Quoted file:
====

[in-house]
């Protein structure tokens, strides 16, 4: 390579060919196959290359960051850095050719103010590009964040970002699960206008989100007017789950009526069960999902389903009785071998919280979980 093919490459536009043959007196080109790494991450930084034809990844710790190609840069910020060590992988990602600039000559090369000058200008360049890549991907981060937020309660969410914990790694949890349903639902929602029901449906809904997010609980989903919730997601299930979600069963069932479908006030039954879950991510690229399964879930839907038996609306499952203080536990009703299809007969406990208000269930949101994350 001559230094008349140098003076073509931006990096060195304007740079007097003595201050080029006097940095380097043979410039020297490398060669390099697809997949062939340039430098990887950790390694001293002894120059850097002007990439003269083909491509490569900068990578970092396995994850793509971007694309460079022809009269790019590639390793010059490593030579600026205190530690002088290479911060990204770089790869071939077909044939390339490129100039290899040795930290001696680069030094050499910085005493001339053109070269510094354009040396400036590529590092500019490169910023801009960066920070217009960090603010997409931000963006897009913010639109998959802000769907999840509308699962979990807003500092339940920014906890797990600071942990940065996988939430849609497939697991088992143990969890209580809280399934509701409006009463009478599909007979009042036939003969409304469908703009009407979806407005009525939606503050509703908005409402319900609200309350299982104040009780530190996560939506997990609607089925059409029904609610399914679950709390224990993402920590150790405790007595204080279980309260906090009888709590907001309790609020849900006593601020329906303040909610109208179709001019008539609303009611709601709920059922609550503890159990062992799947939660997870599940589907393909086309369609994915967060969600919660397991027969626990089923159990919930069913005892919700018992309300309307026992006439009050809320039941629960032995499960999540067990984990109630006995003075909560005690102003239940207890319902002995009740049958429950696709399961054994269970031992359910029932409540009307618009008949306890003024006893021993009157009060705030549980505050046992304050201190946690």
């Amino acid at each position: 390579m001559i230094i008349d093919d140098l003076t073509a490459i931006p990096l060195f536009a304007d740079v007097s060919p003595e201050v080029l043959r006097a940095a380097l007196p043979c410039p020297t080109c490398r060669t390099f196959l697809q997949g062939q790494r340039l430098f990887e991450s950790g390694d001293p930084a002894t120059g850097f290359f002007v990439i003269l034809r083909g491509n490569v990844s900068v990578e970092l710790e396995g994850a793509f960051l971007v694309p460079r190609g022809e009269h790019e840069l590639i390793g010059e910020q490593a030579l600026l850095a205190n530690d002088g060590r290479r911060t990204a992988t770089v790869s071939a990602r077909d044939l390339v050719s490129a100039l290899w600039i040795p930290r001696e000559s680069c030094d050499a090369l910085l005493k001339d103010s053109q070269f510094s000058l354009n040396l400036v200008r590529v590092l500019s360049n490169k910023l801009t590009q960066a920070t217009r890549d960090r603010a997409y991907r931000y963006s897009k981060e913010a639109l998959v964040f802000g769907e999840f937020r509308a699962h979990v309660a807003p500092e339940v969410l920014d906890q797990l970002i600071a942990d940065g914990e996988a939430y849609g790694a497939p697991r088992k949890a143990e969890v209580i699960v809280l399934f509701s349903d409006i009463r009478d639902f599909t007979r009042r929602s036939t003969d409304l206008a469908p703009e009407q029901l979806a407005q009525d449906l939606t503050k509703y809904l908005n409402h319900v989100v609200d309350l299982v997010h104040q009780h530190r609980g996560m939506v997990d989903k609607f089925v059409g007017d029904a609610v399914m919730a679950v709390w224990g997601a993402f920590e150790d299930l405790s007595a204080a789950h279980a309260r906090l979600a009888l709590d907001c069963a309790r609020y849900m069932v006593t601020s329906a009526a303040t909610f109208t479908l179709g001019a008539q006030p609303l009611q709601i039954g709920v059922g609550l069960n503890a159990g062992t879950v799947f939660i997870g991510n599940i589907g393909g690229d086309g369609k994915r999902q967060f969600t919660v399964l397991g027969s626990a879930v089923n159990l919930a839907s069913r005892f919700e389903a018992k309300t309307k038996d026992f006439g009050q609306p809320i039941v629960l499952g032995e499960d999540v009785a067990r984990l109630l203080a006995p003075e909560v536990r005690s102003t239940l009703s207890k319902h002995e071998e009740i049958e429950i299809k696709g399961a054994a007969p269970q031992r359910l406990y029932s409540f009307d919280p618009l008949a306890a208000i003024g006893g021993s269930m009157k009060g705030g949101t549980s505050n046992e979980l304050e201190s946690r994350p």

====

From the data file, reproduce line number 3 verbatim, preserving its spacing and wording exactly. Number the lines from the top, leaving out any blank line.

């Amino acid at each position: 390579m001559i230094i008349d093919d140098l003076t073509a490459i931006p990096l060195f536009a304007d740079v007097s060919p003595e201050v080029l043959r006097a940095a380097l007196p043979c410039p020297t080109c490398r060669t390099f196959l697809q997949g062939q790494r340039l430098f990887e991450s950790g390694d001293p930084a002894t120059g850097f290359f002007v990439i003269l034809r083909g491509n490569v990844s900068v990578e970092l710790e396995g994850a793509f960051l971007v694309p460079r190609g022809e009269h790019e840069l590639i390793g010059e910020q490593a030579l600026l850095a205190n530690d002088g060590r290479r911060t990204a992988t770089v790869s071939a990602r077909d044939l390339v050719s490129a100039l290899w600039i040795p930290r001696e000559s680069c030094d050499a090369l910085l005493k001339d103010s053109q070269f510094s000058l354009n040396l400036v200008r590529v590092l500019s360049n490169k910023l801009t590009q960066a920070t217009r890549d960090r603010a997409y991907r931000y963006s897009k981060e913010a639109l998959v964040f802000g769907e999840f937020r509308a699962h979990v309660a807003p500092e339940v969410l920014d906890q797990l970002i600071a942990d940065g914990e996988a939430y849609g790694a497939p697991r088992k949890a143990e969890v209580i699960v809280l399934f509701s349903d409006i009463r009478d639902f599909t007979r009042r929602s036939t003969d409304l206008a469908p703009e009407q029901l979806a407005q009525d449906l939606t503050k509703y809904l908005n409402h319900v989100v609200d309350l299982v997010h104040q009780h530190r609980g996560m939506v997990d989903k609607f089925v059409g007017d029904a609610v399914m919730a679950v709390w224990g997601a993402f920590e150790d299930l405790s007595a204080a789950h279980a309260r906090l979600a009888l709590d907001c069963a309790r609020y849900m069932v006593t601020s329906a009526a303040t909610f109208t479908l179709g001019a008539q006030p609303l009611q709601i039954g709920v059922g609550l069960n503890a159990g062992t879950v799947f939660i997870g991510n599940i589907g393909g690229d086309g369609k994915r999902q967060f969600t919660v399964l397991g027969s626990a879930v089923n159990l919930a839907s069913r005892f919700e389903a018992k309300t309307k038996d026992f006439g009050q609306p809320i039941v629960l499952g032995e499960d999540v009785a067990r984990l109630l203080a006995p003075e909560v536990r005690s102003t239940l009703s207890k319902h002995e071998e009740i049958e429950i299809k696709g399961a054994a007969p269970q031992r359910l406990y029932s409540f009307d919280p618009l008949a306890a208000i003024g006893g021993s269930m009157k009060g705030g949101t549980s505050n046992e979980l304050e201190s946690r994350p």